The Story the Times Public Editor is Missing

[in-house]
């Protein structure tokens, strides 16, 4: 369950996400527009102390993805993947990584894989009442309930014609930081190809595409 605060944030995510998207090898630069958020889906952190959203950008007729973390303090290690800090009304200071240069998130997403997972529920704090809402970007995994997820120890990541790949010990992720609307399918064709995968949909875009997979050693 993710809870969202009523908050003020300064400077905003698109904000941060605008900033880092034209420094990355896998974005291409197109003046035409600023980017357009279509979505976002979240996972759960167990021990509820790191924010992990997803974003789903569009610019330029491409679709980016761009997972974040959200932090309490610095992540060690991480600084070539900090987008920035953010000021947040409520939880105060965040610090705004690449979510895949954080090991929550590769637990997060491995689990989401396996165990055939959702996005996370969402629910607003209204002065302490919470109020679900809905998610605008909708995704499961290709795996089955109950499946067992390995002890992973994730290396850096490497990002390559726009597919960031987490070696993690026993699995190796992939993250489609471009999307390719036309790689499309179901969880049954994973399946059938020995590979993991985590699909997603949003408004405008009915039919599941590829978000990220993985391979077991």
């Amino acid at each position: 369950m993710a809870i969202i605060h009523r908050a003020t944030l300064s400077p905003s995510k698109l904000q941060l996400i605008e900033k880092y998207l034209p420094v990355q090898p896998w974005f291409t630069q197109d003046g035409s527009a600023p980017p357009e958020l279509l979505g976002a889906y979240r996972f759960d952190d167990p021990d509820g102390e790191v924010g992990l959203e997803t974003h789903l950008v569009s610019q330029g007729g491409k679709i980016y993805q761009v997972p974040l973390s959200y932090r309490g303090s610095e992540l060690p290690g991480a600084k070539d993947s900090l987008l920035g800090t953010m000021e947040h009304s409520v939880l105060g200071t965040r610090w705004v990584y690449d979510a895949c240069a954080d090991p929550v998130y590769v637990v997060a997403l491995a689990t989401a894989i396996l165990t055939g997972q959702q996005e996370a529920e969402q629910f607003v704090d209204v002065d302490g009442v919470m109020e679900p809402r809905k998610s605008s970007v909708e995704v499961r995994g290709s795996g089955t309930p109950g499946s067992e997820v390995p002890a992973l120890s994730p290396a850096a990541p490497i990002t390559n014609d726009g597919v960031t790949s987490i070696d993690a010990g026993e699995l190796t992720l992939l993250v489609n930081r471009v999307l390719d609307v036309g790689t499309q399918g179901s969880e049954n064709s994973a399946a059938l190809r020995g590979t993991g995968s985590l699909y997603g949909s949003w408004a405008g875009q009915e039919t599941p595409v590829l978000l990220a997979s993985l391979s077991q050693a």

June 23, 2010On Monday, The New York Times announced that veteran journalist Arthur S. Brisbane will succeed Clark Hoyt this summer as the outlet's public editor. The public editor (or "ombudsman" as referred to at other organizations) serves as the "internal affairs" chief for the newspaper readers, reporting on the 1000 New York Times journalists themselves. Established at The Times in wake of the Jayson Blair scandal in an attempt to address public suspicion of journalists, the public editor position aims to hold the Times to higher journalistic standards. Responding to his appointment to this noteworthy position, Brisbane announced his intention to address a wide array of issues during his three year term, including new media's effect on The Times' journalistic standards. As Jeff Bercovici aptly points out in the Daily Finance, however, there's another story in desperate need of a public editor's attention at The Times - the problematic homogeneity of the Times public editor position itself. Although the public editor is theoretically supposed to represent the diverse population of Times readers, only white, middle-aged men have served as Times public editors to date. With this repeated failure to include diversity in this crucial position, the New York Times fails to accurately reflect the wide representative population served by the position, including women. In response to this criticism, Times Executive Editor Bill Keller stated: "I can assure you that the pool of candidates we considered was large and very diverse, and we gave considerable thought to the issue you raise. In the end, Art stood out as the strongest candidate. And I fully expect him to represent the interests of all readers." I hope so, Mr. Keller. As long as Mr. Brisbane is the "strongest candidate" out there, he will undoubtedly address the issue most in need of his attention as the "readers' advocate." If Mr. Brisbane truly is "someone who has the experience, the skills and the license to study our work and pass impartial judgments on it," as Mr. Keller hopes, then he will pass judgment on his very own position and the Times' detrimental misrepresentation of its readership. Let's see, shall we?